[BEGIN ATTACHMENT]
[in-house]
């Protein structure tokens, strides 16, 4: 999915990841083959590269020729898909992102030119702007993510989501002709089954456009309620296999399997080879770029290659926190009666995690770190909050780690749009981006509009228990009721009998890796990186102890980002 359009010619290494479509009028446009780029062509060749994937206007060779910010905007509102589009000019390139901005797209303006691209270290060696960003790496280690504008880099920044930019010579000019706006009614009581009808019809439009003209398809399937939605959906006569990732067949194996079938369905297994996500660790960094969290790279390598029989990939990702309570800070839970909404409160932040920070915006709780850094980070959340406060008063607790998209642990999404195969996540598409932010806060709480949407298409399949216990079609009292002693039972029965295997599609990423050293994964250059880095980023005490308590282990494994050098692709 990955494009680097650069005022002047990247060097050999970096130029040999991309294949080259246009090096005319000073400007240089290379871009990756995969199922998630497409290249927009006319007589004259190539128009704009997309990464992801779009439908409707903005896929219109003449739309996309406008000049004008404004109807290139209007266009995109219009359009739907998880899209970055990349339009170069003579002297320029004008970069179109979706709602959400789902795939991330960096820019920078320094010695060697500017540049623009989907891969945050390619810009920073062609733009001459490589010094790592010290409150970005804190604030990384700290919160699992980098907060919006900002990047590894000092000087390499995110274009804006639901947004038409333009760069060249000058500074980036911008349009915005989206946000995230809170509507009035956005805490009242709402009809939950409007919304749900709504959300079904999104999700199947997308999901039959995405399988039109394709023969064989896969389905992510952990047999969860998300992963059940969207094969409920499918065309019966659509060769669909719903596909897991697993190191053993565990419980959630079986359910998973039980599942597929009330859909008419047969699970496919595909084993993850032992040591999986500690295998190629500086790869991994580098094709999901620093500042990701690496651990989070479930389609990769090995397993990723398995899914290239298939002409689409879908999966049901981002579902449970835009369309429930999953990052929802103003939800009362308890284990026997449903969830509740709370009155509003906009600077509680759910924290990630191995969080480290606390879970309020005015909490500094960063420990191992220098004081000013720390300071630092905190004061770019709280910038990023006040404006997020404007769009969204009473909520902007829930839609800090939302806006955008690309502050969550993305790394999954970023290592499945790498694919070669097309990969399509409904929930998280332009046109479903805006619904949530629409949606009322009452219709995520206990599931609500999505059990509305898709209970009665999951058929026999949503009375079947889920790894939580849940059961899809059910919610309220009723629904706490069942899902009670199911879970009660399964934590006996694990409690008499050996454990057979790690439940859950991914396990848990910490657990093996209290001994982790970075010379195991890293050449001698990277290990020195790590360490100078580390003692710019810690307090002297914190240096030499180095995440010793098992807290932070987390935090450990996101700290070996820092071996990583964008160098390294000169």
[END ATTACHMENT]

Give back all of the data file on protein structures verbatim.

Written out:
[in-house]
């Protein structure tokens, strides 16, 4: 999915990841083959590269020729898909992102030119702007993510989501002709089954456009309620296999399997080879770029290659926190009666995690770190909050780690749009981006509009228990009721009998890796990186102890980002 359009010619290494479509009028446009780029062509060749994937206007060779910010905007509102589009000019390139901005797209303006691209270290060696960003790496280690504008880099920044930019010579000019706006009614009581009808019809439009003209398809399937939605959906006569990732067949194996079938369905297994996500660790960094969290790279390598029989990939990702309570800070839970909404409160932040920070915006709780850094980070959340406060008063607790998209642990999404195969996540598409932010806060709480949407298409399949216990079609009292002693039972029965295997599609990423050293994964250059880095980023005490308590282990494994050098692709 990955494009680097650069005022002047990247060097050999970096130029040999991309294949080259246009090096005319000073400007240089290379871009990756995969199922998630497409290249927009006319007589004259190539128009704009997309990464992801779009439908409707903005896929219109003449739309996309406008000049004008404004109807290139209007266009995109219009359009739907998880899209970055990349339009170069003579002297320029004008970069179109979706709602959400789902795939991330960096820019920078320094010695060697500017540049623009989907891969945050390619810009920073062609733009001459490589010094790592010290409150970005804190604030990384700290919160699992980098907060919006900002990047590894000092000087390499995110274009804006639901947004038409333009760069060249000058500074980036911008349009915005989206946000995230809170509507009035956005805490009242709402009809939950409007919304749900709504959300079904999104999700199947997308999901039959995405399988039109394709023969064989896969389905992510952990047999969860998300992963059940969207094969409920499918065309019966659509060769669909719903596909897991697993190191053993565990419980959630079986359910998973039980599942597929009330859909008419047969699970496919595909084993993850032992040591999986500690295998190629500086790869991994580098094709999901620093500042990701690496651990989070479930389609990769090995397993990723398995899914290239298939002409689409879908999966049901981002579902449970835009369309429930999953990052929802103003939800009362308890284990026997449903969830509740709370009155509003906009600077509680759910924290990630191995969080480290606390879970309020005015909490500094960063420990191992220098004081000013720390300071630092905190004061770019709280910038990023006040404006997020404007769009969204009473909520902007829930839609800090939302806006955008690309502050969550993305790394999954970023290592499945790498694919070669097309990969399509409904929930998280332009046109479903805006619904949530629409949606009322009452219709995520206990599931609500999505059990509305898709209970009665999951058929026999949503009375079947889920790894939580849940059961899809059910919610309220009723629904706490069942899902009670199911879970009660399964934590006996694990409690008499050996454990057979790690439940859950991914396990848990910490657990093996209290001994982790970075010379195991890293050449001698990277290990020195790590360490100078580390003692710019810690307090002297914190240096030499180095995440010793098992807290932070987390935090450990996101700290070996820092071996990583964008160098390294000169």